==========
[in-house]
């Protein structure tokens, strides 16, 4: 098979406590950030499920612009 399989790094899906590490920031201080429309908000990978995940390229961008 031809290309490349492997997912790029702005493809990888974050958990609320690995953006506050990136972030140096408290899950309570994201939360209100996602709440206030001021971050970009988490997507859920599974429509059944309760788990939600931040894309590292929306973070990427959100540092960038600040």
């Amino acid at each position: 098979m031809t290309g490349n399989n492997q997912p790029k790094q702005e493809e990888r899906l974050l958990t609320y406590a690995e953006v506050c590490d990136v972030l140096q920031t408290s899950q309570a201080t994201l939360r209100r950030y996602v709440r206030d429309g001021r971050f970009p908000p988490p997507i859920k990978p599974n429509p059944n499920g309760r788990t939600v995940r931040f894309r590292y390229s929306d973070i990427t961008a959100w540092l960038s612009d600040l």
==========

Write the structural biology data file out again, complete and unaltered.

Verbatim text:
[in-house]
């Protein structure tokens, strides 16, 4: 098979406590950030499920612009 399989790094899906590490920031201080429309908000990978995940390229961008 031809290309490349492997997912790029702005493809990888974050958990609320690995953006506050990136972030140096408290899950309570994201939360209100996602709440206030001021971050970009988490997507859920599974429509059944309760788990939600931040894309590292929306973070990427959100540092960038600040």
């Amino acid at each position: 098979m031809t290309g490349n399989n492997q997912p790029k790094q702005e493809e990888r899906l974050l958990t609320y406590a690995e953006v506050c590490d990136v972030l140096q920031t408290s899950q309570a201080t994201l939360r209100r950030y996602v709440r206030d429309g001021r971050f970009p908000p988490p997507i859920k990978p599974n429509p059944n499920g309760r788990t939600v995940r931040f894309r590292y390229s929306d973070i990427t961008a959100w540092l960038s612009d600040l």